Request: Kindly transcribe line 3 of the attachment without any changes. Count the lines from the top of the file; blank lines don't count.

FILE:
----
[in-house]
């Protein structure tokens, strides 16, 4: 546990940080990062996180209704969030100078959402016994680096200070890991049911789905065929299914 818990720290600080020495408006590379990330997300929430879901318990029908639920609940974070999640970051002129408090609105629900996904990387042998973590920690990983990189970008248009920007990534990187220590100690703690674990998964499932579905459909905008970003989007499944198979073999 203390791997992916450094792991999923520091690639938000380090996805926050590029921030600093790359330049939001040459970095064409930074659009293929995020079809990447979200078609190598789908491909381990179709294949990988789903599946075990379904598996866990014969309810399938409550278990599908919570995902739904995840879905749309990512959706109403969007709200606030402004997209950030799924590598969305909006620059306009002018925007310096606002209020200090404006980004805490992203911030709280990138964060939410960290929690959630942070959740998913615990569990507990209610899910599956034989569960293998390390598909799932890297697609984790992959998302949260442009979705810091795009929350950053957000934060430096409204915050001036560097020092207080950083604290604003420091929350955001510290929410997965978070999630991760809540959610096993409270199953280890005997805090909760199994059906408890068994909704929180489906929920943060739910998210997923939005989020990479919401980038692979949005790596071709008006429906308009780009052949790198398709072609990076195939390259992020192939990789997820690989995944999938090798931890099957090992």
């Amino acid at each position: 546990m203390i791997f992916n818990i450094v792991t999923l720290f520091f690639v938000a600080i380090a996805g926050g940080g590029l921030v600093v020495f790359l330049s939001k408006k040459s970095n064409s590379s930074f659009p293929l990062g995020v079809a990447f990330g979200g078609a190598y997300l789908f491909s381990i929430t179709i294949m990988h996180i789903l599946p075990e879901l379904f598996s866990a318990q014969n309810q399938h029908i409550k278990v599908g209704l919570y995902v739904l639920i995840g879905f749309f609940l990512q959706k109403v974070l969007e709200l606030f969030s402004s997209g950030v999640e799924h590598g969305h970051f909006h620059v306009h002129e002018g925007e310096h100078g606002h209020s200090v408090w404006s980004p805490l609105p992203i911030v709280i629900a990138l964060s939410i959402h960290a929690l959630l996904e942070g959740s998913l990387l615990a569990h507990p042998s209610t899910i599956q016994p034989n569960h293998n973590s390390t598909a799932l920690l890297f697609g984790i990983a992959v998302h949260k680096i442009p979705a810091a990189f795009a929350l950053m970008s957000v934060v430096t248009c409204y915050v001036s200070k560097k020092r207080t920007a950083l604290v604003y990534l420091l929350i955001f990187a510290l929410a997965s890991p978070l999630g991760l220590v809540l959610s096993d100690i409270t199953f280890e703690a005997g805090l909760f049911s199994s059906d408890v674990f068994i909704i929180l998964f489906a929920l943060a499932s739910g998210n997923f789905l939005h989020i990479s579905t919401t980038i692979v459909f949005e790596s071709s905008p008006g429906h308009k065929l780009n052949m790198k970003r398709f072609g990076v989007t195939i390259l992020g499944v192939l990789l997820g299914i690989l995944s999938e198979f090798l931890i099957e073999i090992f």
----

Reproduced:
């Amino acid at each position: 546990m203390i791997f992916n818990i450094v792991t999923l720290f520091f690639v938000a600080i380090a996805g926050g940080g590029l921030v600093v020495f790359l330049s939001k408006k040459s970095n064409s590379s930074f659009p293929l990062g995020v079809a990447f990330g979200g078609a190598y997300l789908f491909s381990i929430t179709i294949m990988h996180i789903l599946p075990e879901l379904f598996s866990a318990q014969n309810q399938h029908i409550k278990v599908g209704l919570y995902v739904l639920i995840g879905f749309f609940l990512q959706k109403v974070l969007e709200l606030f969030s402004s997209g950030v999640e799924h590598g969305h970051f909006h620059v306009h002129e002018g925007e310096h100078g606002h209020s200090v408090w404006s980004p805490l609105p992203i911030v709280i629900a990138l964060s939410i959402h960290a929690l959630l996904e942070g959740s998913l990387l615990a569990h507990p042998s209610t899910i599956q016994p034989n569960h293998n973590s390390t598909a799932l920690l890297f697609g984790i990983a992959v998302h949260k680096i442009p979705a810091a990189f795009a929350l950053m970008s957000v934060v430096t248009c409204y915050v001036s200070k560097k020092r207080t920007a950083l604290v604003y990534l420091l929350i955001f990187a510290l929410a997965s890991p978070l999630g991760l220590v809540l959610s096993d100690i409270t199953f280890e703690a005997g805090l909760f049911s199994s059906d408890v674990f068994i909704i929180l998964f489906a929920l943060a499932s739910g998210n997923f789905l939005h989020i990479s579905t919401t980038i692979v459909f949005e790596s071709s905008p008006g429906h308009k065929l780009n052949m790198k970003r398709f072609g990076v989007t195939i390259l992020g499944v192939l990789l997820g299914i690989l995944s999938e198979f090798l931890i099957e073999i090992f």